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For Shame!



For Shame!

For Shame!

Type: Event
Cost: 0
Clan: Neutral
Action: During a conflict, if you control a participating Courtier character, choose a participating character controlled by your opponent. Your opponent must select one – dishonor the chosen character or bow it.
Deck: Conflict
Number: 207
Illustrator: Shen Fei
Want to build a deck using this card? Check out the Legend of the Five Rings Deck Builder!


7 Comments

From the article review - http://www.cardgamed...-review-n-r2091

 

Benjoewoo – 4/5
This card is really 5/5 for the clans that have enough courtiers to viably run this without relying on Otomo Courtier for the trait restriction, and is a 3/5 for clans that don’t have enough in clan courtiers to do so or do have the courtier count but for play style purposes do not necessarily want it.

nyxnyxnyx - 4/5
Few hoops to jump through with requiring a participating Courtier character, but the decks that are willing to make those jumps will likely enjoy playing this card a lot.

Grendel - 4/5
Courtier trait can be a huge limitation for this card and the selection makes this card worse as the value of dishonor can range from being impactful to completely irrelevant. All that being said I think this card will be played fairly frequently in the core set environment as a free combat trick is a free combat trick.

Kingsley - 4/5
This is a strong combat trick that is somewhat hampered against low glory opponents or in decks that don't run very many Courtiers. However, I think it will still be a staple for several factions.

Can an opponent choose to dishonor and already dishonored character (thus negating the effect)? Or would they be forced to bow it? The dishonor is not a cost so it seems like it would be the former, but that really cuts into the potency of the card.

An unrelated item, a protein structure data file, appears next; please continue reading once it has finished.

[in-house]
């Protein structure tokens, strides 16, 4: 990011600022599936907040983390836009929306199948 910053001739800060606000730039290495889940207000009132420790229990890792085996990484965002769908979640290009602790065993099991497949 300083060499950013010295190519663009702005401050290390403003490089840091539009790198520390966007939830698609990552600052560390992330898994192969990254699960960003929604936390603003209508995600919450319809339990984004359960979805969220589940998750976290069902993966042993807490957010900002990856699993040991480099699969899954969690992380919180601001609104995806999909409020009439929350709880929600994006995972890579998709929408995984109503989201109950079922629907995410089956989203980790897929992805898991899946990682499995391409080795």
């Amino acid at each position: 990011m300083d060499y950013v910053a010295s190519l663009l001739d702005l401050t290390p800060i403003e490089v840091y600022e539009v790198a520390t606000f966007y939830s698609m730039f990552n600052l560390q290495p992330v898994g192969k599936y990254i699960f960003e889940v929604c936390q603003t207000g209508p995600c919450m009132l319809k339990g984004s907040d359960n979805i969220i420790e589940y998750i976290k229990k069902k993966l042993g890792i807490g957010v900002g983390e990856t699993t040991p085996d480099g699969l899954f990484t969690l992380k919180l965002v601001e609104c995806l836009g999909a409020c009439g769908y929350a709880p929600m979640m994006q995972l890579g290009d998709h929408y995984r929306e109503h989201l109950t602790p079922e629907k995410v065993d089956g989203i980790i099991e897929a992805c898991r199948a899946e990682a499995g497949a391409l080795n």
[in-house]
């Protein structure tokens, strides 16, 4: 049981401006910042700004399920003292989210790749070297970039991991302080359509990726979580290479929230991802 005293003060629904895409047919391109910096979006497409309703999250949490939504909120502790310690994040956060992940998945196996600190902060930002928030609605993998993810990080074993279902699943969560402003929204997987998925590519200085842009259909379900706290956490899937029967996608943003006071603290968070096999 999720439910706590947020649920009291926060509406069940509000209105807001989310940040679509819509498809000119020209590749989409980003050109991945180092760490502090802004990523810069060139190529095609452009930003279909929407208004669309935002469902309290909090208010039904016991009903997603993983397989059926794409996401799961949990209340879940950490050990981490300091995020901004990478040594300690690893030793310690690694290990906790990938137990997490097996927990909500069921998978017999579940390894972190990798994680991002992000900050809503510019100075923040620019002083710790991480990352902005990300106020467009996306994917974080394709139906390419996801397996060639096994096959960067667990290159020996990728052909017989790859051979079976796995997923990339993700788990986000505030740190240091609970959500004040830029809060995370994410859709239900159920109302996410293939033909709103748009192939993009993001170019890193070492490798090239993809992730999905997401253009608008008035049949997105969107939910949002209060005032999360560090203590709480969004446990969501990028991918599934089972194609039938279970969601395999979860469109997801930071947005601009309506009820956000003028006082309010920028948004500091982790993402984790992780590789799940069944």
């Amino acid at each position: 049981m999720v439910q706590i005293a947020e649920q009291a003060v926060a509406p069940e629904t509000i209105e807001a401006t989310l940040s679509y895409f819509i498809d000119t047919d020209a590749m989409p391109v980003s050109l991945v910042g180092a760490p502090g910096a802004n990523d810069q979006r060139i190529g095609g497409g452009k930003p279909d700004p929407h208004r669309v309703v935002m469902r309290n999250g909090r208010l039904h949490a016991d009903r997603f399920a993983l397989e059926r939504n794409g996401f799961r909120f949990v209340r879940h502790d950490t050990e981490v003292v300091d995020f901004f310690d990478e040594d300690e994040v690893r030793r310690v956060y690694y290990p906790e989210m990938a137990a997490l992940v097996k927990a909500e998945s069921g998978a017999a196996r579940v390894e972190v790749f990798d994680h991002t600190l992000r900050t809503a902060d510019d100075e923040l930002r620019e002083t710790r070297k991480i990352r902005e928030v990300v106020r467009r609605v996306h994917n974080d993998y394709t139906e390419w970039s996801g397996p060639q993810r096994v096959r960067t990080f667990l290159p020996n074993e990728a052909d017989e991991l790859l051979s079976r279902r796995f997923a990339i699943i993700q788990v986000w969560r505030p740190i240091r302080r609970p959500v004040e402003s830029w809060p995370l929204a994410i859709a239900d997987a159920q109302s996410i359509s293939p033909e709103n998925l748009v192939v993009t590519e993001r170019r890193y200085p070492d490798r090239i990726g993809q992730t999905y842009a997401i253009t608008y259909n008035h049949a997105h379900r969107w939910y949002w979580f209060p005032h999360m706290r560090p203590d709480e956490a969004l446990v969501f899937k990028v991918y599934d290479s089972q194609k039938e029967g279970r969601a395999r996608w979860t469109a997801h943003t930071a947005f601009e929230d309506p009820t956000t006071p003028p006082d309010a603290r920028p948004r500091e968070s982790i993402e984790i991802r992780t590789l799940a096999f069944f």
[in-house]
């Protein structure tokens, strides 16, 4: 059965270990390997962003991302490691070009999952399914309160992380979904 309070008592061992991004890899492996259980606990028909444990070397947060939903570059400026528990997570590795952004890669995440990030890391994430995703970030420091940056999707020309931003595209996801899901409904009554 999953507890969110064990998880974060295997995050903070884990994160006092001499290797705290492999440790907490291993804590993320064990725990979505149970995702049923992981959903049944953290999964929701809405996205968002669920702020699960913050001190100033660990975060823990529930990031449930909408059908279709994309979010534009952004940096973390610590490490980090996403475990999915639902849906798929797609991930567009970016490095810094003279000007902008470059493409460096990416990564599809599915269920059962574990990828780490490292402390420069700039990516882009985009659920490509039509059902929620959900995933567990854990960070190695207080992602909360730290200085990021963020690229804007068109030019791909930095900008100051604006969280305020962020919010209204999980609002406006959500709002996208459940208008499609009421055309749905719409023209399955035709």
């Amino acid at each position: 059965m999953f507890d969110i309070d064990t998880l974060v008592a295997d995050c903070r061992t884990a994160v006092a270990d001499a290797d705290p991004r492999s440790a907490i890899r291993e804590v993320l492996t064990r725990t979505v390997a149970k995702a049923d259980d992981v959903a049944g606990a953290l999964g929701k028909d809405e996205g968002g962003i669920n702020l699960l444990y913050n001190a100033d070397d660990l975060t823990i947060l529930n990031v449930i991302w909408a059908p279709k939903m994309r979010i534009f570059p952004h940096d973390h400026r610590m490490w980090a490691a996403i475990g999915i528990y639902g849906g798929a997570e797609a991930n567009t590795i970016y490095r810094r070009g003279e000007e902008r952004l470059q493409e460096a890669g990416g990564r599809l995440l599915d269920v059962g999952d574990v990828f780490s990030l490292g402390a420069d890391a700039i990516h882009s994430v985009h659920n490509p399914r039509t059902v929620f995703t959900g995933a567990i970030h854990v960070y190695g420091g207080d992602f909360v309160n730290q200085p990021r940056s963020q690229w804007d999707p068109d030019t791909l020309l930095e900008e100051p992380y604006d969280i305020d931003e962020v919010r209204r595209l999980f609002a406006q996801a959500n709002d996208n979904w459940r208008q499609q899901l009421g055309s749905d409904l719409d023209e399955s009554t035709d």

The opponent cannot dishonor an already dishonored character or bow an already bowed character.  In general in this game, if you have a choice between two options, you much choose an option that can be resolved.  If neither option has an effect (i.e. the target character is already bowed and dishonored), I believe that you can't even play the card (as it can't have any effect), but I could be wrong on that.

The opponent cannot dishonor an already dishonored character or bow an already bowed character.  In general in this game, if you have a choice between two options, you much choose an option that can be resolved.  If neither option has an effect (i.e. the target character is already bowed and dishonored), I believe that you can't even play the card (as it can't have any effect), but I could be wrong on that.

All I could find in the rulebook was that costs had to be paid for the effect to happen. But that part of the card is not a cost. Which is what is confusing.

rules reference guide, page 6:

Effects: - If an ability instructs the player to select among multiple effects, an effect that has the potential to change the game state must be selected.

Page 3 under Bow, Bowed : ◊ A bowed card cannot bow again until it is ready. Cards are typically readied by a game step or card ability.

Page 12 under Personal Honor: ◊ A character with an honored status token cannot become honored. A character with a dishonored status token cannot become dishonored.

 

When you have to do A or B and A is impossible, you have to do B.

 

Oh, and actually more to the point, pg 8 under Effects: ◊ If an ability instructs a player to select among multiple effects, an effect that has the potential to change the game state must be selected.

Oh, and actually more to the point, pg 8 under Effects: ◊ If an ability instructs a player to select among multiple effects, an effect that has the potential to change the game state must be selected.

 

That's the rule I needed to see. I would argue that the fact that a dishonored character cant be dishonored was never in doubt, and the point was that given the choice, could a player make a choice that did nothing. Turns out the MUST chose the option to change the game state. That's all I needed to see. Thanks.